Kurt Campbell on Grand Strategy & the Future of US-China
“I don’t think the Chinese believe in any way that they have elements of decline in their system.”
Kurt Campbell is the Deputy Assistant to the President and the White House Coordinator for Indo-Pacific Affairs. ChinaTalk recently joined Campbell in Washington to discuss US-China relations and mark the podcast’s 300th episode.
The nature of national power today;
If China is peaking;
How ideology impacts Beijing’s foreign policy;
Campbell’s hopes and fears for the Biden administration’s Asia policy;
Whether the US is still aiming to “maintain as large of a lead as possible” on chips and AI;
How to think about the risk of and effectively deter military escalation;
And the dark shadow of Tiananmen and its lasting impact on Chinese politics and US foreign policy.
The Roots of National Power
Jordan Schneider: How do you conceptualize comprehensive national power today? How has your vision of that changed over time?
Kurt Campbell: It’s a challenging question. Obviously, I think particularly when you’re in a period in which you’re comparing great powers in terms of their ability to exert themselves on the international stage — I think in those environments, it’s not possible to simply look at any one venue of power.
I would argue that, to be effective in today’s age, it requires not just military power. I think too often when we discuss power in the United States, we’re often thinking about military power.
But increasingly that definition has to do with the health of our society, the health of our democracy, our investment in education, our ability to lead the world in innovation, technology — and not just one technology, but several. I think by those metrics, the United States stacks up well.
But there clearly are some warning signs and areas where the United States has to be attentive. I think one of the things that the Biden administration has tried to do is to recognize some of those areas, invest in them, and try to double down on ensuring that the United States continues to play a leading role.
Jordan Schneider: So let’s set a baseline goal for US policy in 2050. Michael Green says the traditional US aim is to oppose any power exercising hegemonic control over Asia or the Pacific. Or we can take your slightly more ambitious view that the US should sustain the operating system that it has set up in Asia over the past seventy-five years.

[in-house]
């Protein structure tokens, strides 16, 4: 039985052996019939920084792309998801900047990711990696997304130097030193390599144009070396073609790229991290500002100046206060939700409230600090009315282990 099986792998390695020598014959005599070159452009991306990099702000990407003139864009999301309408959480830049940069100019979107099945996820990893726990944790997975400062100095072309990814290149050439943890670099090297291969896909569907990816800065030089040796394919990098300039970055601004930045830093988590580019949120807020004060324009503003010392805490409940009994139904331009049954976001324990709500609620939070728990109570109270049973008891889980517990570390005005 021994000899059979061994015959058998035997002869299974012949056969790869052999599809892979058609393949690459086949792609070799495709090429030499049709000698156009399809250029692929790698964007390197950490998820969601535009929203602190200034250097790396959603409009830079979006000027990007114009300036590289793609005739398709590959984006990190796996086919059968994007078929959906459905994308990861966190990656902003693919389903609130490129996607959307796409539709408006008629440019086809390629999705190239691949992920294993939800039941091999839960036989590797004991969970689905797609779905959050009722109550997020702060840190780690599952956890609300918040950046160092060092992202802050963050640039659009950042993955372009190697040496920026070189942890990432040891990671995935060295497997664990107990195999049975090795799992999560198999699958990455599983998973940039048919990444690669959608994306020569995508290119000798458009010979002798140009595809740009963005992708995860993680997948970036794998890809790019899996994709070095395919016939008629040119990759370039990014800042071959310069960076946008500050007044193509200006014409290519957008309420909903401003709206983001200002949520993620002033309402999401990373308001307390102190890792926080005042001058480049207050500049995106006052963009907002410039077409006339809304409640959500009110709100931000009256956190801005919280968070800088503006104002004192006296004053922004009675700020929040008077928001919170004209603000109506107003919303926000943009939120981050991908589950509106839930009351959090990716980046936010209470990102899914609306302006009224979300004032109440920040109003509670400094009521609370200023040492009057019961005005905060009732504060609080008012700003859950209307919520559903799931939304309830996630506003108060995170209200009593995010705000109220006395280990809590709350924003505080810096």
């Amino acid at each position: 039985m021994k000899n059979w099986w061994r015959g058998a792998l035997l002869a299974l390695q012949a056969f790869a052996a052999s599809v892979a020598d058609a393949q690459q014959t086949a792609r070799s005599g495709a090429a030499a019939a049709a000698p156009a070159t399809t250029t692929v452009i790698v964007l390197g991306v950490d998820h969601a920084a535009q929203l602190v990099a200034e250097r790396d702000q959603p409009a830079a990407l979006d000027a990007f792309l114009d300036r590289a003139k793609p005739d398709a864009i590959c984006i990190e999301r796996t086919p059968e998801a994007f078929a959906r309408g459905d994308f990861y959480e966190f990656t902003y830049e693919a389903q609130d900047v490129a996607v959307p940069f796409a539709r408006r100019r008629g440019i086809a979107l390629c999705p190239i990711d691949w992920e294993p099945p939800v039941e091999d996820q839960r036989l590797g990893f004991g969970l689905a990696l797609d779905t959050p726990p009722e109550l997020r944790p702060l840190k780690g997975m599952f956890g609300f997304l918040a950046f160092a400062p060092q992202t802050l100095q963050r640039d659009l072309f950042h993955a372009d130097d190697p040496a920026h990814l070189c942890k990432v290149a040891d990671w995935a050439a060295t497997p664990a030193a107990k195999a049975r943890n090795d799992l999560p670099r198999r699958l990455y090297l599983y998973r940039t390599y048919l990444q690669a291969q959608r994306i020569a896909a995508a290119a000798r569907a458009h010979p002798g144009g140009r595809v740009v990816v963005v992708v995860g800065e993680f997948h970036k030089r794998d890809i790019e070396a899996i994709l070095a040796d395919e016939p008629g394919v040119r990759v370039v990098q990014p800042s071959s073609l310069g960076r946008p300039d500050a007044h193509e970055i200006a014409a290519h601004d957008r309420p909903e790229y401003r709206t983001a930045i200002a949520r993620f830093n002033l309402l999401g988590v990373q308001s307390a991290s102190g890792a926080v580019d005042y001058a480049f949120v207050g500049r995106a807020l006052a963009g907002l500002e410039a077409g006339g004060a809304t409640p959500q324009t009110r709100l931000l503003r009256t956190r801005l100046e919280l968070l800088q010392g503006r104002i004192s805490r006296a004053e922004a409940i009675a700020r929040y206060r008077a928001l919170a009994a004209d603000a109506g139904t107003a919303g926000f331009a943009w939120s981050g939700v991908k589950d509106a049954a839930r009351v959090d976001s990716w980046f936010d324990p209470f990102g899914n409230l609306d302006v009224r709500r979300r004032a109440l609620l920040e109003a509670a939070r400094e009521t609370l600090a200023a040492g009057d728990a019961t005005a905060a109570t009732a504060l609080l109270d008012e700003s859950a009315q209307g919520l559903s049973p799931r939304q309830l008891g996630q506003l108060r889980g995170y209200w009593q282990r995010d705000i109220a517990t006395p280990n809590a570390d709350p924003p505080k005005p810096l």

My rubric for the three things the US needs to execute on are long-term economic growth, maintaining alliance networks, and not imploding domestically. Plus, we have a major war as a potential wild card there.
What am I missing in this schematic?
Kurt Campbell: I think that’s a good list. I don’t think what Mike presents and what I do are inconsistent. I think there’s a lot of overlap. I would just add one thing to this if I can. I recognize that for people who think about power, sometimes they don’t like the intrusion of issues that are not traditional.
But in fact, if we don’t figure out how to consequentially deal with climate change — the effects of which are hitting us much earlier, in a much more profound way than I think even some of the worriers thought — I don’t think we’ll be able to deal with some of these other challenges.
So I think what I’d add to that probably are some transnational issues. But at the top of that really would be climate change. That means sea-level rise, that means uncontrolled migration, that means changes in everything from crops to sea habitats. These are all at risk now, much earlier than anticipated.
That’s one of the things that requires the United States working more consequentially with not just allies and partners, but other countries that we have disagreements with.
We try not to call out particular countries, but China is going to have to do much more in this arena if we are to address the most significant elements of climate change over the course of the next period ahead.
Jordan Schneider: Over the past few years, have you revised your expectations on China’s comprehensive national power?
Kurt Campbell: I’m not sure necessarily revised, but refined.
I think what has been brought clear to us over the course of the last little while is when you deal with people who have long experience with China, either in the business realm or elsewhere, they will often say things like, “The Chinese or China is a practical nation, and they will often find their way to practical solutions.”
I think my recent experience, at least with the top level of leadership, would suggest that even more than practical or specific steps, ideology is at the core of what drives China today. You cannot understand or engage effectively without an understanding about how important ideology is to Xi Jinping and his lieutenants.
“As Far As Possible” on AI and Chips?